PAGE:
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Analysis 1/2017: Privatization of the Pekao Bank - the myth of "garage sale."

Analysis 1/2017: Privatization of the Pekao Bank - the myth of


On the occasion of "repolonization" or "domestication" of the Pekao Bank by PZU (General Insurance Company) and the Polish Development Fund (PFR), there appeared among the publicists and even economists, voices that the earlier privatization of this bank was a very good business for UniCredit (due to allegedly underestimated valuation). UniCredit, which bought more than 50 percent of the bank's shares for about PLN 4 000 million in 1999, now sells less than 33 percent for PLN 10 600 million, while having received over a dozen thousand million zlotys in dividends. Accordingly, in various publications, we can read that seventeen years ago it supposedly was "looting", and now "we buy back too high" what we "sold [...] too low" during the "garage sale."

But was it really? Was the price that UniCredit paid at that time actually a bargain? And for these 17 years, in the very structure of the bank and the economic reality surrounding us, nothing changed that could affect the valuation of the bank? The answers to these questions are important because the argument about the underestimation of the companies sold by the state is the chief weapon of critics of Polish transformation, claiming the "thievery" of privatization.

In order to properly compare Pekao's privatization with the acquisition of the bank by PZU and PFR consortium, the following should be taken into account:

  • Prices set in transactions and relevant share prices;
  • Inflation, whose cumulative rate since mid-1999 was 64.6 percent;
  • Pekao's recapitalization of UniCredit in December 2000;
  • The value of incorporating 285 BPH branches into the structure of Pekao at the end of 2007;
  • Pekao's equity increase for the last 17.5 years in relation to the two operations above and reinvestment of some of the profits.

Having considered this, we note that:

  • In 1999, UniCredit paid for one share of Pekao a price that was over 15 percent higher than the then-stock price and now resells those shares at a price close to the current price.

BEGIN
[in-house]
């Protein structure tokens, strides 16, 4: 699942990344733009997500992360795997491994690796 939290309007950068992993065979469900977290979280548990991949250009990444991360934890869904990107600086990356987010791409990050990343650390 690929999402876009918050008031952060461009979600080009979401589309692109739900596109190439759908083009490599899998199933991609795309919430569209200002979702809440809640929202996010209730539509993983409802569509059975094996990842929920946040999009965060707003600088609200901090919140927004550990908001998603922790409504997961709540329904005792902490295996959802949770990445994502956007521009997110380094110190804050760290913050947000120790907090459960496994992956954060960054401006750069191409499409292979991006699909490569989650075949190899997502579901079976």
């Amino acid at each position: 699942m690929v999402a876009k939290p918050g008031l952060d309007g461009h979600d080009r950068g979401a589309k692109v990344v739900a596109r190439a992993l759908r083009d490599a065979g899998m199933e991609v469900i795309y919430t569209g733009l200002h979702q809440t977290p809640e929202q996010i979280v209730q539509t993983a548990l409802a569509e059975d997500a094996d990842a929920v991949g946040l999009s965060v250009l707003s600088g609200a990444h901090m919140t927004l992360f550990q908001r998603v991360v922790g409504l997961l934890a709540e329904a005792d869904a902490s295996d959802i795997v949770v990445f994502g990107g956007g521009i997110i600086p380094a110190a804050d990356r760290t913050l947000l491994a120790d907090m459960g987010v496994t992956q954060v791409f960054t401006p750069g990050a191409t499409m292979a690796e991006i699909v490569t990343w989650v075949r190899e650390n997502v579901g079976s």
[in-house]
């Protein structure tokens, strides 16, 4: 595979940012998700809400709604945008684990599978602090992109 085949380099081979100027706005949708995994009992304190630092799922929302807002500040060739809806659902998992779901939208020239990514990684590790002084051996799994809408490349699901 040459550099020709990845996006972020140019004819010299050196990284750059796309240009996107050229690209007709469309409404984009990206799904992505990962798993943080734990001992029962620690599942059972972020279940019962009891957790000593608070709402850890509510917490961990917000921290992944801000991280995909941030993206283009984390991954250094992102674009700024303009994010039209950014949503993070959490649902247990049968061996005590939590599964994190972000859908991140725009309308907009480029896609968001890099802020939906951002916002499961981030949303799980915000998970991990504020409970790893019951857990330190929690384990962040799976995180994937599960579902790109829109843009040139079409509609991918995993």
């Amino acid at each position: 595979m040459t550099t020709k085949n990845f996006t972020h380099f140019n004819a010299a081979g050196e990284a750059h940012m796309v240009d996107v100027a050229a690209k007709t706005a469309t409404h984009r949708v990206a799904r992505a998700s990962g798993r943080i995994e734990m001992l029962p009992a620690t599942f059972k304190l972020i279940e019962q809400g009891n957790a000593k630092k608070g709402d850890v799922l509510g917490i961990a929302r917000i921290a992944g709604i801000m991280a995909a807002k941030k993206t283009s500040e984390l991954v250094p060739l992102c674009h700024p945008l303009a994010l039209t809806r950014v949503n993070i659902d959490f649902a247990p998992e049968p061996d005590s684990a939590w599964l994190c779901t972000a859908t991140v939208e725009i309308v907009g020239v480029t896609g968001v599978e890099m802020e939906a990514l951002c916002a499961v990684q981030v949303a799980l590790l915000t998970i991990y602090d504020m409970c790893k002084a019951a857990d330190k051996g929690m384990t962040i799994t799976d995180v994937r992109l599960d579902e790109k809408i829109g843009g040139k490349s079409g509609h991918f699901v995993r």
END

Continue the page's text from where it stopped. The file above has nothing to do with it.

• For the last 17.5 years UniCredit has invested a total of PLN 15700 thousand million in nominal terms or PLN 20200 thousand million after inflation;
  • At the price specified in the privatization agreement, the P/BV ratio (showing how much the investor pays for one zloty of net assets corresponding to equity) was 2.2 and now stands at 1.5, i.e., for one zloty of net assets UniCredit paid more time than it now receives.
  • Pekao's equity increased by 498 percent in nominal terms in the last 17.5 years or by 264 percent after inflation.

An accurate analysis shows that, contrary to the disturbing theses, we have no reason to conclude that in 1999 the State Treasury sold Pekao as "for a pittance." On the contrary, the price fixed in the privatization agreement was beneficial mainly to the seller, not to the buyer, i.e., UniCredit. The difference between the purchase price of Pekao by UniCredit in 1999 and the sales price of subsequent blocks of shares by the Italian company, culminating in a transaction with the consortium of PZU and PFR, can be fully explained by the development of the bank and the inflation in Poland. Also, the average annual return on Pekao shares for UniCredit was only slightly higher than the average annual return on the sectoral stock exchange index WIG-banki.

Full analysis by FOR (in Polish) aviliable here.

You are welcome to contact our expert:

Marcin Zieliński, Economist, Mises Institute
e-mail: [email protected]

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